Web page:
Air conditioners, tires, washing machines, a piano and even two housesare still sitting in the sounds and marshes between Topsail Beach and themainland as reminders of Fran.
Several agencies, including the U.S. Fish and WildlifeService, think it's probably wise to leave the debris in themarshes and let nature take its toll.
The beach towns are cleaning up the canals and soundside shoreline,but the homes, walkways and other debris in the marsh areas may have tostay for a while -- or forever.
``The stuff in the marsh and wetlands is not on the towns' land,'' saidJay Eaker, spokesman for the Federal Emergency Management Agency. Much ofit is private property. "It would be best left in the marsh tonaturally decay," Eaker said. "It'll do less environmentaldamage that way than taking a whole bunch of bulldozers over there."
But with tourist season only weeks away, area residents areconcerned about the debris that litters the area. The debriswashed up in an 11 foot wall of seawater that carried a wide rangeof items from the garages and carports found under many beachhomes, and from streets and business areas.
But it's not just that the debris is unsightly. Included, besidesoutdoor grills, porch furniture, lumber, broken glass panes, pieces ofroof and door, flowerpots and the occasional doghouse, are hazardouswaste items like liquid propane gas tanks, and containers of charcoallighter fluid, lawn chemicals and household cleaners.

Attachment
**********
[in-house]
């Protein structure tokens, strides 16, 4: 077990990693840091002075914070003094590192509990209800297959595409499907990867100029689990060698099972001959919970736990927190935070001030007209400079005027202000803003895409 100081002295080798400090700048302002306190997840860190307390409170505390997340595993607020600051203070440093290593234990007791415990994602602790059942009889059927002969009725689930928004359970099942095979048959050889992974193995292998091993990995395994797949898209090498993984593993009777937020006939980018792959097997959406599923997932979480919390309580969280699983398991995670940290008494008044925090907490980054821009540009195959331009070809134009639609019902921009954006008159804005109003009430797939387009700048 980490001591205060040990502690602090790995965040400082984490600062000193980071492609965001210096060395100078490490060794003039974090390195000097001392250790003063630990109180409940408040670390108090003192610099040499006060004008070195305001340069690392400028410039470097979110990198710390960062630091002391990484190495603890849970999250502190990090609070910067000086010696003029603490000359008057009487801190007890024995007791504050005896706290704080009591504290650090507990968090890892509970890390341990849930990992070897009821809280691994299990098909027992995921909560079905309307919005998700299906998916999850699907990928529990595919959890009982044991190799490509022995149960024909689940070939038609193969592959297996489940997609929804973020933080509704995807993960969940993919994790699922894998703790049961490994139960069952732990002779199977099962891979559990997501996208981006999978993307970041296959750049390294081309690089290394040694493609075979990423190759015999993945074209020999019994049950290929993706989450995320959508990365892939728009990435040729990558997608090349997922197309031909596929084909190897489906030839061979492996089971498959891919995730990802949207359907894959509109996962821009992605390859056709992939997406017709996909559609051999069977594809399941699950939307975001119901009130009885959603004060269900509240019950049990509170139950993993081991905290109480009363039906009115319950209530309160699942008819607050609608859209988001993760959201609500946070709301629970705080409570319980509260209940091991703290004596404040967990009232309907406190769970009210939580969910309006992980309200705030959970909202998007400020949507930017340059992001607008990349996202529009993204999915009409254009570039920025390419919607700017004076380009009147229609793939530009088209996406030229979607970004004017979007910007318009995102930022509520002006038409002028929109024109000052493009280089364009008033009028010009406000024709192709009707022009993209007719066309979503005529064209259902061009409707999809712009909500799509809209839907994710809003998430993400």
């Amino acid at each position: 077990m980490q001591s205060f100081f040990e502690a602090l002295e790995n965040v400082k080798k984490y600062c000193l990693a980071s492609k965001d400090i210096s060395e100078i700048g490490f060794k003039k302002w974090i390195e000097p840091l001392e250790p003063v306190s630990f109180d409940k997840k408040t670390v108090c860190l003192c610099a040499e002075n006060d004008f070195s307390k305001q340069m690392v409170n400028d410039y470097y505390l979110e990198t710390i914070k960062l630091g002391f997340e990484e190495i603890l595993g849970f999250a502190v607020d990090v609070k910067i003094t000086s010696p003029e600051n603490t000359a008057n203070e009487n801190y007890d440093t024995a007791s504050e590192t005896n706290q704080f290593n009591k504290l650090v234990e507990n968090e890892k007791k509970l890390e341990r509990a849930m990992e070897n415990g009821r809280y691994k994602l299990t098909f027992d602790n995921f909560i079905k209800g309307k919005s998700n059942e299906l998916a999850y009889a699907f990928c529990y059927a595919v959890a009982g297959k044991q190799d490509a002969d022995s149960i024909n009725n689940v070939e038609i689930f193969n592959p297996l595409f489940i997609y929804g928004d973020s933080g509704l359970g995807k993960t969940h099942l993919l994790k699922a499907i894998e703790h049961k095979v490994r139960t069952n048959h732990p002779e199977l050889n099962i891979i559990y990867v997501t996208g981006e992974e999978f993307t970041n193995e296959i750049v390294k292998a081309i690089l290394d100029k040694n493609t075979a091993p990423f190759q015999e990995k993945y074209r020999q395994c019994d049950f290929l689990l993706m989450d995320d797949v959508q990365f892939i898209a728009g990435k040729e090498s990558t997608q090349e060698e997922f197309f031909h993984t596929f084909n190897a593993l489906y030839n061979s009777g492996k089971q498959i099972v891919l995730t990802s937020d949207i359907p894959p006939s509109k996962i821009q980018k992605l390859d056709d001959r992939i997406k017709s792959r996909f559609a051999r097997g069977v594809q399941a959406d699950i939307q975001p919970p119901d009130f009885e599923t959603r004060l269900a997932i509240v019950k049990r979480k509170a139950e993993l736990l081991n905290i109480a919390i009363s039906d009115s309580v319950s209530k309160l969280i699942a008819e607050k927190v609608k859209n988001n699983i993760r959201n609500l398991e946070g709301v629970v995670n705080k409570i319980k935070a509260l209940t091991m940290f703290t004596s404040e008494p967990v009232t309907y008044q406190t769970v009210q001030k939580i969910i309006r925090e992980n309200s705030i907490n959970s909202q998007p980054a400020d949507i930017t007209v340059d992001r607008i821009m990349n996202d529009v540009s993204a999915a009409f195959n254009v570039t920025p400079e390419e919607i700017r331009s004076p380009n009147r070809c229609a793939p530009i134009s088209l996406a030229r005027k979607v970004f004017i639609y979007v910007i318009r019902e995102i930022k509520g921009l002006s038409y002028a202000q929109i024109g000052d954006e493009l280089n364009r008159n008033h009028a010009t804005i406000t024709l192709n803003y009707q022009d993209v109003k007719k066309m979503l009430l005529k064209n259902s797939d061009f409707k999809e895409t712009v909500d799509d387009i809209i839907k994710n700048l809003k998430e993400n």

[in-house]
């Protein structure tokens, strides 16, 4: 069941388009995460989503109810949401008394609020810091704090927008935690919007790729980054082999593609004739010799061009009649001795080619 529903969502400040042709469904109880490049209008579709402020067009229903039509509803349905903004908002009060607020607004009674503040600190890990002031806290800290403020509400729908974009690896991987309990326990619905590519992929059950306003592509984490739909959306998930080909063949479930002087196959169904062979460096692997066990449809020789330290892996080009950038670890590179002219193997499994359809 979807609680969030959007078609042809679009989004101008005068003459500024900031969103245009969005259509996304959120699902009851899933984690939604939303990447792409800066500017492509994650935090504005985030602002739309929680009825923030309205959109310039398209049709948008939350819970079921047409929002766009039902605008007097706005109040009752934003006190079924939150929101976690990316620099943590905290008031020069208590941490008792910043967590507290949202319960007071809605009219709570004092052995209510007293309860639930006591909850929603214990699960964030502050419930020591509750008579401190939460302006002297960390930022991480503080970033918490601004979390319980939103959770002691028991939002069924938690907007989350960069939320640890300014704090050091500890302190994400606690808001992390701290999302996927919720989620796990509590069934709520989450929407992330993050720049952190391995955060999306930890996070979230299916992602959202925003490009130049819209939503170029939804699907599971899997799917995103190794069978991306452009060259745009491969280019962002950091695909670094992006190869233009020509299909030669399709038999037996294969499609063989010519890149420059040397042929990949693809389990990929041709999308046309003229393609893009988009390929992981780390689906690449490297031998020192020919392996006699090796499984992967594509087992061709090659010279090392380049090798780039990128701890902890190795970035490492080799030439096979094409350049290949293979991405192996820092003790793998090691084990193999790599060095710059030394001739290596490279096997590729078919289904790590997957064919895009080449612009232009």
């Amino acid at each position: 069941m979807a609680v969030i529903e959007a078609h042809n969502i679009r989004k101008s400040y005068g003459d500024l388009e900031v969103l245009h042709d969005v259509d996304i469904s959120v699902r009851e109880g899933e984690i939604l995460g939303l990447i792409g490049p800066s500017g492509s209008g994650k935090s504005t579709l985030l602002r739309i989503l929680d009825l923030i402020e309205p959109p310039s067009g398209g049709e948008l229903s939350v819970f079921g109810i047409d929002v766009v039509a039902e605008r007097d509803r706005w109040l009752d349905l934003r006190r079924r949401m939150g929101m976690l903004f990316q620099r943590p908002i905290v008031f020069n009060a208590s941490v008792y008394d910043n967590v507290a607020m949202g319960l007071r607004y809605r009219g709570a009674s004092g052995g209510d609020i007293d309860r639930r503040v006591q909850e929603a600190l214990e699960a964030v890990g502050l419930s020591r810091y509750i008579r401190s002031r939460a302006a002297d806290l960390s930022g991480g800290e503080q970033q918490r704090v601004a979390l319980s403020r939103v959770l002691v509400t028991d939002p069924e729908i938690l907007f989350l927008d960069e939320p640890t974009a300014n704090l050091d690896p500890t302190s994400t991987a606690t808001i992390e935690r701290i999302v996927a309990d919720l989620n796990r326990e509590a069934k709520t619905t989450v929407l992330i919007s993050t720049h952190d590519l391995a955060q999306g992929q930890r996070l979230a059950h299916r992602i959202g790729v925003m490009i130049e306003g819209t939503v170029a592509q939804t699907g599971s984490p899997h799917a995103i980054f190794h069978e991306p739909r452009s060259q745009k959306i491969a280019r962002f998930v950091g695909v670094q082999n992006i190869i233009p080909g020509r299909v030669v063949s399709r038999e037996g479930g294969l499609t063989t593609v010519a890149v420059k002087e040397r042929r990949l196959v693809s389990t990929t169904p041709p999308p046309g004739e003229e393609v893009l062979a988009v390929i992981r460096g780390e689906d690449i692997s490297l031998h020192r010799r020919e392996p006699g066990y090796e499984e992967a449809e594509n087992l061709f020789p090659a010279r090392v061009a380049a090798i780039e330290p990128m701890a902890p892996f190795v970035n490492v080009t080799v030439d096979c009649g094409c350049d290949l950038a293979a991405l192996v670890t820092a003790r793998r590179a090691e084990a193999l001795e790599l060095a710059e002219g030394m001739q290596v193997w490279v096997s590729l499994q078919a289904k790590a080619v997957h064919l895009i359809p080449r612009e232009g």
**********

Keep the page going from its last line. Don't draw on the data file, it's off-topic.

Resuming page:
Alton Lane, a local resident, told WRALTV-5 News that he would like tosee the water clean before he puts his boat in it.
Topsail Beach Town Manager Eric Peterson called the FEMAdecision ludicrous. He cited the breakdown of containers, either byrust or punctures. "When that stuff starts rusting, you don'twant it leaking out," he said at a town meeting Tuesdaynight.
Beach officials have been told FEMA won't pay to clean up the marshareas. The N.C. Disaster Field Office is appealing the decision, Petersonsaid.
Officials with the N.C. Division of CoastalManagement have concerns about using heavy equipment ina marsh or wetland area.
"It might do more harm than good," said spokesman Alison Davis. "Itwould just have to be looked at on a case-by-case basis."
Debris from the island was carried into the sound and marsh areasduring the hurricane's storm surge, Peterson said.
"This is a pristine environment. The last thing you want is a bunch ofwaste over there."